Newswise — (MOUNT LAUREL, NJ, October 11, 2019) — When Madeleine C. Klein takes her place at the October 13th poster session of the 144th Annual Meeting of the American Neurological Association (ANA), she will be the third generation of women in her family to do so.
The pre-med student, together with her mother, Anne Louise Oaklander, MD, PhD, Associate Professor of Neurology at Harvard Medical School and Director of the Nerve Unit at Massachusetts General Hospital, are presenting competitive late-breaking abstract LBA-S313: “Normalizing Sodium-channel Firing in Small-fiber Neuropathy from SCN9A-variant May Improve Axonopathy Along with Symptoms.”
The paper describes the progress that Oaklander’s lab has made since 2013 in diagnosing and treating small-fiber polyneuropathy, which runs through the Soares family of Uxbridge, MA. Through characterization of a mutation in the SCN9-A gene that controls a critical sodium channel in small nerve fibers, the team has been able to resolve symptoms in multiple family members. José and Sarah Soares first brought their son Sebastian to Dr. Oaklander in 2015 as a very sick 9-year-old boy who cried constantly and couldn’t attend school. His symptoms included red, painful and itchy feet with ulcers, tachycardia, growth retardation, and secondary depression/anxiety.
Further sequencing revealed that Sarah, her father, one of Sebastian’s two brothers, and a 7-month-old sister also carry the same SCN9-A gene variant. The team treated symptomatic family members with currently available sodium channel blocking drugs, with startling results. Not only did the drugs almost entirely resolve the pain, but patients’ nerve endings regrew so successfully they were able to discontinue most medications.
“We went from hopeless to hopeful,” said Sara Soares, who had brought Sebastian to dozens of physicians before meeting Dr. Oaklander. “Our lives used to be so difficult, not knowing what would happen from one day to the next,” she said. Sebastian, now 14, attends school full time and “doesn’t have to wear sandals anymore,” Soares said.
His brother Oliver, 6, is also symptom free, she added.“Small-fiber neuropathy is emerging as one of the most common neurological disorders, but many neurologists won’t see these patients, instead sending them to pain specialists without training in neurodiagnosis or awareness of therapies,” Oaklander said. “Accurate diagnosis and targeted treatment are more effective and safer than pain-killers.”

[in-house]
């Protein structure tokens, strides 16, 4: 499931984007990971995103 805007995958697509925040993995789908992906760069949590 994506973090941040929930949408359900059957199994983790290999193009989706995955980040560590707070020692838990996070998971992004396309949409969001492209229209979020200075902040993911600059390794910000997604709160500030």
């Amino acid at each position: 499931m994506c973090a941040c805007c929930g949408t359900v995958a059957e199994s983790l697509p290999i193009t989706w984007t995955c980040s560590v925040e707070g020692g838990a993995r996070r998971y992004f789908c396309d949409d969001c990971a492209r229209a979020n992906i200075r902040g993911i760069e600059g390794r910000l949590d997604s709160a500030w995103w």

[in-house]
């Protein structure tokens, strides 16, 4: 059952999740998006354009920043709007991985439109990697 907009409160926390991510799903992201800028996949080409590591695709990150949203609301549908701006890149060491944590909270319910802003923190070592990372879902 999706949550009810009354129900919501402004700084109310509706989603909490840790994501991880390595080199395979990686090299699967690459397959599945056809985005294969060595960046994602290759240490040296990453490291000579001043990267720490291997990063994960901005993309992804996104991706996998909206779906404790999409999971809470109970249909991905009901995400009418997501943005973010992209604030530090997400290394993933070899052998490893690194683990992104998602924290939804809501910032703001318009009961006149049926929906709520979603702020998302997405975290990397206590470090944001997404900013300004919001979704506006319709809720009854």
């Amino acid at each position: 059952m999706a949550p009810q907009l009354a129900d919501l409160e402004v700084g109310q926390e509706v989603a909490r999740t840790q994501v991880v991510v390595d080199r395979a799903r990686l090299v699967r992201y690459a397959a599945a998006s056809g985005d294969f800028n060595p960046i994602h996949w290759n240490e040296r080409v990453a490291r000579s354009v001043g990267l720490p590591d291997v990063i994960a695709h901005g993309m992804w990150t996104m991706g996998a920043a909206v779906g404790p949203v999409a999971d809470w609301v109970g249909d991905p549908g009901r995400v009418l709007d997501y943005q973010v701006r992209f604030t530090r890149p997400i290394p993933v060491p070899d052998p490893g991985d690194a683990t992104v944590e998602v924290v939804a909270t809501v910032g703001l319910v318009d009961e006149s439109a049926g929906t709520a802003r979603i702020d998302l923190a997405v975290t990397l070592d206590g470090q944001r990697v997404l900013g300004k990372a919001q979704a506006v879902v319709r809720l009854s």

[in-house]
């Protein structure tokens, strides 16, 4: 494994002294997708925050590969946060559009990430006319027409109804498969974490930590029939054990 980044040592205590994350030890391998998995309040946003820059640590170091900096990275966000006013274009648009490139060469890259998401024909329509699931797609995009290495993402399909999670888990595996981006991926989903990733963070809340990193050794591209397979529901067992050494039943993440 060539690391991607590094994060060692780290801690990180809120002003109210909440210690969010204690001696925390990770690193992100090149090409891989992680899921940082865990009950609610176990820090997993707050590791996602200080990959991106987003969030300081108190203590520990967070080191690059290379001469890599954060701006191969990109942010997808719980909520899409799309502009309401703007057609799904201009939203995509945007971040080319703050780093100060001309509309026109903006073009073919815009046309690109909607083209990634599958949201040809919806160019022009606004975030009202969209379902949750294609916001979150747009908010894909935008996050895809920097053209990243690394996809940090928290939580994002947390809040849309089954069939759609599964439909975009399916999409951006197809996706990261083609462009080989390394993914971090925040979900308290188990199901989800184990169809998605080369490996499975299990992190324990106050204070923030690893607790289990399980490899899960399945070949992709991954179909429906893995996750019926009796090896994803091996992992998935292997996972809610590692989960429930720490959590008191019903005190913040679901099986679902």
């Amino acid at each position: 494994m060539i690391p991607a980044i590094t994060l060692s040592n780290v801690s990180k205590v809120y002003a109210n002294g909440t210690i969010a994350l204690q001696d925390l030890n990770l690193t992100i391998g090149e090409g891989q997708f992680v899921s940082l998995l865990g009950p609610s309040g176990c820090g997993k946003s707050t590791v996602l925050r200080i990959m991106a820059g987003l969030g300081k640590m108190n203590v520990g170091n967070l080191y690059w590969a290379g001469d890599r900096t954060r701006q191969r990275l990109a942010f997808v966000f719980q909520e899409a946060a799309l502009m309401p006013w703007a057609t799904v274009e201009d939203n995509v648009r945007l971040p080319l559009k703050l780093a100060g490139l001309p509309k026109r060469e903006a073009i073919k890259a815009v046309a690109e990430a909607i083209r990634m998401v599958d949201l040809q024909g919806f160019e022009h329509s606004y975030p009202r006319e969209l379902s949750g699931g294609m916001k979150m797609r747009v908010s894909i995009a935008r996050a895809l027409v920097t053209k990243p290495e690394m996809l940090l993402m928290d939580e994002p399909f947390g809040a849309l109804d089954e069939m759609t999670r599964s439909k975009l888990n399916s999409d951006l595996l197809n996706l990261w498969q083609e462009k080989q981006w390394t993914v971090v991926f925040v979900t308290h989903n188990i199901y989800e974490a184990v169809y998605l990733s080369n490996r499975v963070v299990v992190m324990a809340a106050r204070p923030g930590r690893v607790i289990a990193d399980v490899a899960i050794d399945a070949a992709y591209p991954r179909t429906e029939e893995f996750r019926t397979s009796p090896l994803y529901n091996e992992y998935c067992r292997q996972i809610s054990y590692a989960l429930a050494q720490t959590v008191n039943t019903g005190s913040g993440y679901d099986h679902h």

Klein, who earned a Bachelor of Science degree in Biology with honors from the University of Massachusetts at Amherst, says her primary interest is genetics. She developed her love of science at a young age, influenced by the careers of her mother and of her grandmother, the renowned neurologist and ANA Member Isabelle Rapin, MD.
Rapin, who passed away on May 24, 2017, at age 89, conducted research on childhood communication disorders at the Einstein College of Medicine in the Bronx, NY, for more than 50 years. A founder of the field of child neurology, she is credited with a number of discoveries in the fields of neurogenetic and communication disorders in childhood, including shaping our understanding of autism and helping popularize the concept of autism as a spectrum of disorders.
Klein shares her grandmother’s interest in pediatrics. She and her grandmother have both published papers on neuronal ceroid lipofuscinosis, Klein’s earlier focus. Earlier this month, she attended the inaugural Grand Rounds lecture series at Albert Einstein College of Medicine named for Rapin, whose career was there, and delivered by Oaklander. Klein’s father, Max Klein, PhD, an engineer, also works in the Oaklander lab; and her brother Daniel Klein, who holds a PhD in particle physics, works in Data Science for Amazon.
“Science is really a family business over here,” Klein said. “My family never shied away from talking about medicine at the dinner table. They’d talk about what they saw in clinic. It’s always been there for me.”
Through their current research on the SCN9-A gene variant, Klein said, “our family is working to help this family.”
Oaklander and Klein will present their late-breaking abstract LBA-S313 on Sunday, October 13, 5:30–7 p.m., in the Majestic Ballroom at the Marriott St. Louis Grand (800 Washington Ave, St. Louis, MO).
The 144th Annual Meeting of the American Neurological Association (ANA) will be held October 13–15, 2019 at the Marriott St. Louis Grand, with the “Brain-Computer Interfaces in Neurological Disease” Pre-Meeting Symposium on October 12 on. More than 900 of the nation’s top academic neurologists and neuroscientists, as well as students, trainees, and international professionals, will convene to share three days of research at the forefront of neurology and neuroscience. Follow the meeting live using #ANA2019 on Twitter @TheNewANA1, on Facebook @AmericanNeurologicalAssociation, or on Instagram @ananeurology.
About the American Neurological Association (ANA)
From advances in stroke and dementia to movement disorders and epilepsy, the American Neurological Association has been at the vanguard of research since 1875 as the premier professional society of academic neurologists and neuroscientists devoted to understanding and treating diseases of the nervous system. Its monthly Annals of Neurology is among the world’s most prestigious medical journals, and the ANA’s Annals of Clinical and Translational Neurology is an online-only, open access journal providing rapid dissemination of high-quality, peer-reviewed research related to all areas of neurology. The acclaimed ANA Annual Meeting draws faculty and trainees from the top academic departments across the U.S. and abroad for groundbreaking research, networking, and career development. For more information, visit www.myana.org or follow @TheNewANA1 on Twitter, @AmericanNeurologicalAssociation on Facebook, or @ananeurology on Instagram.